Suvendu Adhikari Likely To Lead Battle Against Mamata, And That Bodes Well For The Beleaguered BJP In Bengal

Suvendu Adhikari Likely To Lead Battle Against Mamata, And That Bodes Well For The Beleaguered BJP In BengalBJP’s Suvendu Adhikari and TMC's Mamata Banerjee
Snapshot
  • The BJP top leadership has reportedly asked Adhikari to take the party, and old-timers in Bengal, along with him and pay heed to the sensitivities of old-timers.

    But there seems to be no confusion that Adhikari will lead the fightback against the Trinamool.

The Bharatiya Janata Party (BJP) central leadership appears to have decided to make Suvendu Adhikari the face of the party in Bengal to lead the charge against Chief Minister Mamata Banerjee.

Adhikari, who defeated Mamata Banerjee in Nandigram and is now the leader of the opposition (LOP), has been one of the very few BJP leaders in the state who has displayed spunk and mobilised partymen to resist brutal attacks on them.

Almost all other BJP leaders, save for some like Barrackpore Lok Sabha MP Arjun Singh and Cooch Behar MP Nishit Pramanik, had silently retreated into their shells when alleged Trinamool goons unleashed unspeakable horrors on BJP workers and supporters.

Apart from displaying the courage to stand up to the Trinamool’s attacks and organise resistance against Trinamool in Nandigram and other parts of his home turf Purba Medinipur, Adhikari has also emerged as the most prominent BJP MLA after having defeated the Trinamool supremo.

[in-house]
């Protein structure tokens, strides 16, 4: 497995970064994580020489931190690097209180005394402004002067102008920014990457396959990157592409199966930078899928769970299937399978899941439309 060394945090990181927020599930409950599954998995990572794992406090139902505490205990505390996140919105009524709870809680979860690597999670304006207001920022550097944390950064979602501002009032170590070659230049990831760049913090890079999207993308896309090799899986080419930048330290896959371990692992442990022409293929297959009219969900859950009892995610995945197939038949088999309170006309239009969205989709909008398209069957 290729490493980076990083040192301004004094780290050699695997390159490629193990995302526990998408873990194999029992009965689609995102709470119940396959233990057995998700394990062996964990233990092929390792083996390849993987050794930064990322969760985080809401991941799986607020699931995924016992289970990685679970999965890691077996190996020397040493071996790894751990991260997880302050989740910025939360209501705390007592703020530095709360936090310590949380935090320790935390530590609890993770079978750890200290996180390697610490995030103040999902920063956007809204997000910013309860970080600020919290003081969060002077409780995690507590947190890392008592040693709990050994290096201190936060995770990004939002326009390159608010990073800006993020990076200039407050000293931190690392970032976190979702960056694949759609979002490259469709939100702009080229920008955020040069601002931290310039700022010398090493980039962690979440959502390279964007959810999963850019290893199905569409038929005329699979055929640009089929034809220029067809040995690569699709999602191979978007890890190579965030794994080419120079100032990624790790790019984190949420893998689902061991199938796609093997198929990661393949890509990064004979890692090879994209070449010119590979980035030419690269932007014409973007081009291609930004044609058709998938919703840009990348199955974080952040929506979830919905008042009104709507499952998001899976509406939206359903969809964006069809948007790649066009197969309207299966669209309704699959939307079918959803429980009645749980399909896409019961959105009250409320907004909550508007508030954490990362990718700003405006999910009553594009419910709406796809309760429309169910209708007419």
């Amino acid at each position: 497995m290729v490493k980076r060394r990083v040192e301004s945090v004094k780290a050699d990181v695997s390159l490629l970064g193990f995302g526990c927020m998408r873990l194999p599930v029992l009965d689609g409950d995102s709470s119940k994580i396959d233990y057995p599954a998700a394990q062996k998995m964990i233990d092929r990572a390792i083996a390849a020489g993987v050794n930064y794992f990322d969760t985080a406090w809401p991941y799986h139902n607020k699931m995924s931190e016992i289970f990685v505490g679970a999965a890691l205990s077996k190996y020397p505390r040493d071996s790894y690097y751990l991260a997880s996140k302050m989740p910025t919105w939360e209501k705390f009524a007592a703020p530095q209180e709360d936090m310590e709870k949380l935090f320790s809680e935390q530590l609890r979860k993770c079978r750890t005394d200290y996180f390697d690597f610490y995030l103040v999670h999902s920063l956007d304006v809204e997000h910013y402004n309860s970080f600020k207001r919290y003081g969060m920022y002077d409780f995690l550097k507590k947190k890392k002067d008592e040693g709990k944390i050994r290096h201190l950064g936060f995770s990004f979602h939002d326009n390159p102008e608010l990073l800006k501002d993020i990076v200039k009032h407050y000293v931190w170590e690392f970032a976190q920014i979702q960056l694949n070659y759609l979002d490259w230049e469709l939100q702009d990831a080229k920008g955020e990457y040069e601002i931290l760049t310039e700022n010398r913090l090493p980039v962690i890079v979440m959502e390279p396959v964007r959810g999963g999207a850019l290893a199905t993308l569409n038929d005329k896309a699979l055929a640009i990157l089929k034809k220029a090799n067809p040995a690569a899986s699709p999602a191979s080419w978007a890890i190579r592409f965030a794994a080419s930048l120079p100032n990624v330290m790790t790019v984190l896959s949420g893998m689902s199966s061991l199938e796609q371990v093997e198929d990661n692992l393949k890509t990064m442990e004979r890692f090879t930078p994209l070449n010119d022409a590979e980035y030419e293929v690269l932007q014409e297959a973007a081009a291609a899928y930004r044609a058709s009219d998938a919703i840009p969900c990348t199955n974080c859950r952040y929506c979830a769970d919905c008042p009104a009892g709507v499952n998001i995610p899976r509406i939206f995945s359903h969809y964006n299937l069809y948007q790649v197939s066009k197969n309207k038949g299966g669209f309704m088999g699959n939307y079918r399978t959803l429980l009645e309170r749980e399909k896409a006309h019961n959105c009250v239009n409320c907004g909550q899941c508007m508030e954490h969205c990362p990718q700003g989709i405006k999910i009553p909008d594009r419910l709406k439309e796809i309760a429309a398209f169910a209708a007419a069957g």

Compared to other BJP leaders who appear tired, uninspiring and fainthearted, Adhikari comes across as dynamic and possesses the required grit and courage to challenge the Trinamool.

That’s because Adhikari is a veteran of the violent Nandigram movement, which catapulted Banerjee to power. Adhikari organised the peasants there to resist the CPI(M) cadres.

It was because of the well-organised resistance put up by the peasants that the Nandigram movement against the acquisition of land by the then Left Front government for setting up a chemical hub there succeeded.

The CPI(M)-led Left Front government had to accept defeat ultimately and shelve its land acquisition plans, and that set the Trinamool firmly on the path to winning the Assembly poll in 2011.

Though Banerjee was the face of the Nandigram movement, it was Adhikari who played a critical role. Hadn’t it been for Adhikari, the movement would never have succeeded.

Having successfully faced and repulsed CPI(M) cadres who were much more organised than Trinamool cadre, Adhikari is thus best placed to lead the BJP’s resistance to Trinamool’s attacks.

Adhikari, like Mukul Roy (who was virtually the second-in-command in the Trinamool before he joined the BJP in November 2017) before him, has the added advantage of having an intimate knowledge of the inner workings of the Trinamool.